I found her answers about machine learning and why tech companies hire economists to be most interesting.
I'd guess there'll be a loooong wait.
The next move after General Electric’s decision to quit Connecticut for Boston is to hold Governor Malloy and the Democrats accountable. That will require maintaining a clear distinction between GE’s reasons for leaving Connecticut and its reasons for heading to Boston. The reasons are different.
UPDATE: Link fixed now. Thanks, PJ.
Any competent economist would have expected this and some said so: "Insurers say those who sign up during special enrollment periods are running up their bills and then jumping ship."
It's never been a sensible claim.
Don Boudreaux sharply reminds everyone of how much redistribution can cost.
. . . the process of divvying up resources to fund the pensions will not be pretty, pitting key Democratic constituencies—public employees (producers of services) and citizens who consume public services—against one another in a blue civil war. The reckoning can only be put off for so long.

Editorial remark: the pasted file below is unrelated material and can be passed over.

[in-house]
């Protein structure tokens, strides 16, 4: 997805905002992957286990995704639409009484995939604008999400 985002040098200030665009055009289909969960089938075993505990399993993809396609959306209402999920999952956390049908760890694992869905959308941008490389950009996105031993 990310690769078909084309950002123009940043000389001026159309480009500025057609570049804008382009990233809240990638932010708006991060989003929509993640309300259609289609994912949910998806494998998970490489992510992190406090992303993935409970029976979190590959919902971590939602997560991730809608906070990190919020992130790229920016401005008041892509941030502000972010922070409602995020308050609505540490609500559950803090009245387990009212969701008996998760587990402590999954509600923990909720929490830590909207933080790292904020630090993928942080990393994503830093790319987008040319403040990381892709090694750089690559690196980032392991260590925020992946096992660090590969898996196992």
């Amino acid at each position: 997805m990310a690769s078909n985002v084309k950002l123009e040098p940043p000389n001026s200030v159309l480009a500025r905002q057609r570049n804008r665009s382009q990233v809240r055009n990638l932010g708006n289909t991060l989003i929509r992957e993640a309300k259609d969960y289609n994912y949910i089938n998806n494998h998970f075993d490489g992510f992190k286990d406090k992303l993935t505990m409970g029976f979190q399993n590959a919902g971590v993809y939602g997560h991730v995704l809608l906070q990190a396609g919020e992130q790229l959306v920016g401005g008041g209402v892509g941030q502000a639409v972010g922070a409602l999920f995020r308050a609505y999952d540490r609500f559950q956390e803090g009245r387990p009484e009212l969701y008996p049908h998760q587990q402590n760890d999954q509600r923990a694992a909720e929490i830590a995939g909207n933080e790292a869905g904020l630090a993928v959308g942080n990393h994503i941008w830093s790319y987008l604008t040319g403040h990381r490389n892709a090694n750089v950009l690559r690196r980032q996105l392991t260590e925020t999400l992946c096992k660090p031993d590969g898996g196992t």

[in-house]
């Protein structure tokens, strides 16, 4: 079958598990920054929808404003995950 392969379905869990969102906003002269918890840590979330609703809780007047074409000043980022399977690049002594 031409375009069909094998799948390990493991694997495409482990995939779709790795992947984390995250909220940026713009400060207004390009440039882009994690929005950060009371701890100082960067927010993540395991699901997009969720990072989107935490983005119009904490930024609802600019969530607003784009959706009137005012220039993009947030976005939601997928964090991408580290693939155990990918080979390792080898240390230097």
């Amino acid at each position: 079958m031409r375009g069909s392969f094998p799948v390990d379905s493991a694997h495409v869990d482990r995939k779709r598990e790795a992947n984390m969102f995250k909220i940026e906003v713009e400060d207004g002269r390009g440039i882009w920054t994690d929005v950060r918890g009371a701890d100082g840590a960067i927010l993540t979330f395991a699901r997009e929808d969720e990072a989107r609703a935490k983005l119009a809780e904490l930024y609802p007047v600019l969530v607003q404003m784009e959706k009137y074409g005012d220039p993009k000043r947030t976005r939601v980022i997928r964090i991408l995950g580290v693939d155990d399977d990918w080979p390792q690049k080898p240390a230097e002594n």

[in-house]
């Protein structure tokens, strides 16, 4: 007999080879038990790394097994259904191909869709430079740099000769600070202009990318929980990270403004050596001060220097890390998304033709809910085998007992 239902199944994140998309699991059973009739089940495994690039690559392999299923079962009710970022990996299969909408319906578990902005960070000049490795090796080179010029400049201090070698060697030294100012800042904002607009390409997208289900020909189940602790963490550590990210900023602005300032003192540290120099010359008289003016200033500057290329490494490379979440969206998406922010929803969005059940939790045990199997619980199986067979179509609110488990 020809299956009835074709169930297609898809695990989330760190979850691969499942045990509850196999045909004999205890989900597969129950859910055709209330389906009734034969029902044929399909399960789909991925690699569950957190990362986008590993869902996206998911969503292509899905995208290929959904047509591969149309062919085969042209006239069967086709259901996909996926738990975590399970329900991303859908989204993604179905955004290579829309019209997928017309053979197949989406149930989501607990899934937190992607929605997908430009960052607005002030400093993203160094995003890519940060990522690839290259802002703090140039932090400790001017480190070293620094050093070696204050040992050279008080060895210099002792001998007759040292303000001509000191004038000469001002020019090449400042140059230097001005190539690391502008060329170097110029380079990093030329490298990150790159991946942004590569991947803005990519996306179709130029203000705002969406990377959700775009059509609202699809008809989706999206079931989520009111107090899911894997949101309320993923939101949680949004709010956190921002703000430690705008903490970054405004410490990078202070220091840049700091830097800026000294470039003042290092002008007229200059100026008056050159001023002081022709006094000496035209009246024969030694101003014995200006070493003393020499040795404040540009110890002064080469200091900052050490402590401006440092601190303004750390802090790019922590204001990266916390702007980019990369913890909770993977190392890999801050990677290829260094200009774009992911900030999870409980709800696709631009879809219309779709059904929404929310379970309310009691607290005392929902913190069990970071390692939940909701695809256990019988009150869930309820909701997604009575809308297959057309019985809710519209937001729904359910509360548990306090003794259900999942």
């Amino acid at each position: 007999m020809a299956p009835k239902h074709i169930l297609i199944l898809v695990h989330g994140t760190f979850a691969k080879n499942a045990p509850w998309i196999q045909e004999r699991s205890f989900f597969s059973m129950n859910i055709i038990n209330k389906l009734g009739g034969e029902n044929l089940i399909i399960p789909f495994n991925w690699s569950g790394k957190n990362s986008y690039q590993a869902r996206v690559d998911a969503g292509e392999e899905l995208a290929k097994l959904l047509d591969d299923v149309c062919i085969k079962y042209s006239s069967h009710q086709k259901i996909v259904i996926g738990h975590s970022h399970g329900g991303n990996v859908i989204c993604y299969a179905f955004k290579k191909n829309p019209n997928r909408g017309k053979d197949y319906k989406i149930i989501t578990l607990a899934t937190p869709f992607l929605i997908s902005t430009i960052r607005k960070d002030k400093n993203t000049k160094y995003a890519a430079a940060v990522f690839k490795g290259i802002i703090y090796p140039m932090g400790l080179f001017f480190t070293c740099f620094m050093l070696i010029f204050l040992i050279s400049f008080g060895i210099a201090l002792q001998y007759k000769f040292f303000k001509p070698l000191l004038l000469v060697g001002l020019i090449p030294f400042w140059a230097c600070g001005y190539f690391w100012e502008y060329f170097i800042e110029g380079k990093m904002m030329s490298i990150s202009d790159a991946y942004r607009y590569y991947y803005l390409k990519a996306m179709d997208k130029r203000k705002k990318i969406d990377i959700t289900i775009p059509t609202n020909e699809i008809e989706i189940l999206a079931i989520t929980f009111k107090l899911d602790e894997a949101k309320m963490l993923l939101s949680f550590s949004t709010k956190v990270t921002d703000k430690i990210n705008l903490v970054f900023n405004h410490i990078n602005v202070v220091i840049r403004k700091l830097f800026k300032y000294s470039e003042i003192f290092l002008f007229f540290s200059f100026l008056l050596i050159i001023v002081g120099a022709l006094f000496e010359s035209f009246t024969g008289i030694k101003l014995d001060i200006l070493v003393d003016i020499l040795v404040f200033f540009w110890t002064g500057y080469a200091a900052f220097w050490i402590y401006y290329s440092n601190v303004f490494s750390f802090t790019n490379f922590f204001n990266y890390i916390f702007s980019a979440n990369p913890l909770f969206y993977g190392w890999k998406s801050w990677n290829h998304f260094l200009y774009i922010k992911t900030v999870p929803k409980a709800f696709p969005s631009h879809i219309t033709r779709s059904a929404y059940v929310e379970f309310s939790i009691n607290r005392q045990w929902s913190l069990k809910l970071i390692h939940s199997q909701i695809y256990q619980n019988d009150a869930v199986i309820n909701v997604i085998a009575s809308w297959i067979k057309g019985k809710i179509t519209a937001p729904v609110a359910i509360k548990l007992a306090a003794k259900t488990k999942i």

But don't worry. As with other government programs that don't work well, a solution is readily available . . . make them bigger! See "Despite Poor Record, States Eye Private Pensions".
If you haven't read about the recent NBER paper,"Accounting for the Rise in College Tuition," Alex Tabarrok provides a nice summary.
. . . Grey Gordon and Aaron Hedlund create a sophisticated model of the college market and find that a large fraction of the increase in tuition can be explained by increases in subsidies
Some interesting data to suggest that holding a big winner is "never as easy as it looks".
Enjoy our new health care system.
Above the screaming about Trump and beneath Hillary’s Benghazi lies, hidden from public view, medical technocrats are busy planning medical-resource redistribution and technocratic health-care rationing.